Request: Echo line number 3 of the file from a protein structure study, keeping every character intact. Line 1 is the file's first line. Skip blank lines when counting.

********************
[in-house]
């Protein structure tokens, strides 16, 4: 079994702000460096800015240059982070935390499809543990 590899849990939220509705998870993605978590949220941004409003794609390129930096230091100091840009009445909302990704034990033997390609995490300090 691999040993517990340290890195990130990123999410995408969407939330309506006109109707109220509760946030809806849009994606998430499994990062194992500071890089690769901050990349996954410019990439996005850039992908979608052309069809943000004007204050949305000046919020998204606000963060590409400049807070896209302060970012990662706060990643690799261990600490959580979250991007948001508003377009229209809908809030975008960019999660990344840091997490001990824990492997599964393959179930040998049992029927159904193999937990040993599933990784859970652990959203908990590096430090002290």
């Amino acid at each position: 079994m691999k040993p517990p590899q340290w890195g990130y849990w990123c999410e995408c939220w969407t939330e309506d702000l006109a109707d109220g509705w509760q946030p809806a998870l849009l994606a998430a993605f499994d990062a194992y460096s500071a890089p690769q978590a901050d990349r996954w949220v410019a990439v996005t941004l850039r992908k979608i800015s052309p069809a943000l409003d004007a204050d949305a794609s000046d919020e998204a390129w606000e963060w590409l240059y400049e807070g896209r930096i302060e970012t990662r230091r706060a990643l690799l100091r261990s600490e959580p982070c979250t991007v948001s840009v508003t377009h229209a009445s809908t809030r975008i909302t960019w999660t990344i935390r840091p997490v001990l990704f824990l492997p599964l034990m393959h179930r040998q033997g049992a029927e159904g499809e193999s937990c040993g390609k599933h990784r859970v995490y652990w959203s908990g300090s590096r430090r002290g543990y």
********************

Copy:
């Amino acid at each position: 079994m691999k040993p517990p590899q340290w890195g990130y849990w990123c999410e995408c939220w969407t939330e309506d702000l006109a109707d109220g509705w509760q946030p809806a998870l849009l994606a998430a993605f499994d990062a194992y460096s500071a890089p690769q978590a901050d990349r996954w949220v410019a990439v996005t941004l850039r992908k979608i800015s052309p069809a943000l409003d004007a204050d949305a794609s000046d919020e998204a390129w606000e963060w590409l240059y400049e807070g896209r930096i302060e970012t990662r230091r706060a990643l690799l100091r261990s600490e959580p982070c979250t991007v948001s840009v508003t377009h229209a009445s809908t809030r975008i909302t960019w999660t990344i935390r840091p997490v001990l990704f824990l492997p599964l034990m393959h179930r040998q033997g049992a029927e159904g499809e193999s937990c040993g390609k599933h990784r859970v995490y652990w959203s908990g300090s590096r430090r002290g543990y």